NCAA Still Keeps Bracket Selection A Secret
In this age of greater access through social media and TV cameras, sports fans are given a peek of what happens behind the scenes more than ever before. But to get a peek inside the meeting rooms of the NCAA Division I men’s basketball committee is another story. Access before the 68-team bracket is unveiled on Selection Sunday is unlikely anytime soon.
Beauty marks and warts
It dates back to the 1980s and 90s when the committee met in Kansas City at what was then the Hyatt Hotel. The top level of the hotel, the 40th floor, was under tight security as it is this week at the downtown Conrad hotel in Indianapolis. Until the tournament bracket is revealed, experts and fans alike are left guessing based on the committee’s criteria. Even teams on the bubble are left wondering.
In 1998, C.M. Newton was the committee chairman. He commented then on the teams in contention to make the field.
“Each of them will have beauty marks and warts and what you try to do is point out both,” Newton said. “I guess the team with the most beauty marks is the one that gets in.”
Newton broke the hearts of University of Missouri fans that year when the Tigers were left out.
“I think the thing that probably worked against Missouri, one of their warts, was the fact that they didn’t win any games away from home,” said Newton.
The same thing might keep Missouri out of the NCAA tournament this year. But, again, that’s only a calculated guess.
Attempts at transparency
Kirk Wessler, president of the U.S. Basketball Writers Association, says the idea of an appointed pool reporter inside the meetings has been discussed.
“I have talked to some people on the committee who, while guarded, they say, ‘Well, if we can find a way, they say, yeah, they’d be open to speaking about it,’” says Wessler. “That’s our challenge as reporters and basketball writers to keep the doors open, push the door a little wider and keep working.”
As a statistics coordinator for the NCAA, Gary Johnson sits in on the committee meetings. He believes public access to the meetings will stifle opinions.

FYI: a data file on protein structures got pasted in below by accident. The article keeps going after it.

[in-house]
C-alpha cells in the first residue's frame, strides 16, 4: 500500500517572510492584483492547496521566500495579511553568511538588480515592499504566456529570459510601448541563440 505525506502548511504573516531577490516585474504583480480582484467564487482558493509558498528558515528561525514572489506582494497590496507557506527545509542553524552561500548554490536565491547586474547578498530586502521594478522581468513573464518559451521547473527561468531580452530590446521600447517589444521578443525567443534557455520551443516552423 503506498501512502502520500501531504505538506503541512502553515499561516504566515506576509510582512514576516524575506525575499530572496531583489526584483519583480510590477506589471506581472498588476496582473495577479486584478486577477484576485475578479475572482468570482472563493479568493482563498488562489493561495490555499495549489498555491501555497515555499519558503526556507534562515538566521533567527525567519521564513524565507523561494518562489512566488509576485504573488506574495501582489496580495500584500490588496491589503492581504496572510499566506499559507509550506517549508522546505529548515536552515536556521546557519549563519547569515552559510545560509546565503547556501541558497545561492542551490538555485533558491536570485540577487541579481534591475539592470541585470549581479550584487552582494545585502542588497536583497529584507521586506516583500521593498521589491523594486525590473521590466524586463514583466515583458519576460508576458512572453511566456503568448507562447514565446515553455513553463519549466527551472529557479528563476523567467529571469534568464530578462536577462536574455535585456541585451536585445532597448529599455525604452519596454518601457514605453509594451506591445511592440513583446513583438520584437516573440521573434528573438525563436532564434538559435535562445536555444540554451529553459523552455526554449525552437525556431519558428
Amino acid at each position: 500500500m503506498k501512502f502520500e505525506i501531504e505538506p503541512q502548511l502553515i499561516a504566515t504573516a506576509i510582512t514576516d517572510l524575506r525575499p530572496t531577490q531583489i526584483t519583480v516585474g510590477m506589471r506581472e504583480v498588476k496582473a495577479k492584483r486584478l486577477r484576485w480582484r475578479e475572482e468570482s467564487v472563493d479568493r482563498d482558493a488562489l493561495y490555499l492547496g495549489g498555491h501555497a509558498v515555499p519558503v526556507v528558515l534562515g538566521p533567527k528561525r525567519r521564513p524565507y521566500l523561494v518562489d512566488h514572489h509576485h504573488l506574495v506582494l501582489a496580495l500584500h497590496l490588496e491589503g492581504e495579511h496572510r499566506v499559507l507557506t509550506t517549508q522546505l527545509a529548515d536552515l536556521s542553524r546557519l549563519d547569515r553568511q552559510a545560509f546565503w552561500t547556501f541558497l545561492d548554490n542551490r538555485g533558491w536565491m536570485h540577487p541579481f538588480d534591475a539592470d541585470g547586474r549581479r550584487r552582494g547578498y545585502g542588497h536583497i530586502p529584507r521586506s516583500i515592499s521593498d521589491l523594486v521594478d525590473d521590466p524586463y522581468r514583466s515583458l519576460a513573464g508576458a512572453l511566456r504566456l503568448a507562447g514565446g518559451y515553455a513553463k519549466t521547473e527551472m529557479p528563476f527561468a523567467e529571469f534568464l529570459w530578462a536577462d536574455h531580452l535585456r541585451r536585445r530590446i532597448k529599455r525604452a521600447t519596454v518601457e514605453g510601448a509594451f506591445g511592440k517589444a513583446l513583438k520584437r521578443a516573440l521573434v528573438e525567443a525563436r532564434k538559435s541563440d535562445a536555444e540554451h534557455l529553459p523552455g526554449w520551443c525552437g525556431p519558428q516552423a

“As long as it all stays in that room, they can be as honest as say, ‘Yeah, they had a good season, but they’re weak here and they’re not very good at this,’” says Johnson.
The NCAA has tried to become more transparent through other methods.
Mock selections are held for the media to help them better understand the process. Also, the formula for the Ratings Percentage Index (RPI), which determines a team’s strength of schedule, is now publicly disclosed.
The lower the RPI number, the better.
Some teams still feel snubbed
Still, even with a solid RPI number, teams are overlooked for one of the 36 at-large berths to the tournament. It leaves coaches, such as Southern Illinois coach Barry Hinson, scratching their heads. Hinson was never able to crack the NCAA tourney bracket during his previous stint as a head coach at Missouri State University.
“You’re talking to a guy that’s had three of the lowest RPIs of the ten lowest RPIs to never get into the NCAA tournament,” says Hinson. “You’re talking to a guy who had an RPI of 21, the lowest of all time.”
That was in 2006. Hinson paid the price two years later despite winning almost60 percent of his games in nine seasons with Missouri State.
“Got my ass fired. Point blank.” says Hinson.
More than just the prestige of making the NCAA tournament is at stake. It’s certain other coaches will lose their jobs if they don’t get there. That part is understood.
What remains unclear is the behind-the-scenes debate that will take place this week while teams await their fate. Others with one or two games left will try to enhance their chances with another beauty mark.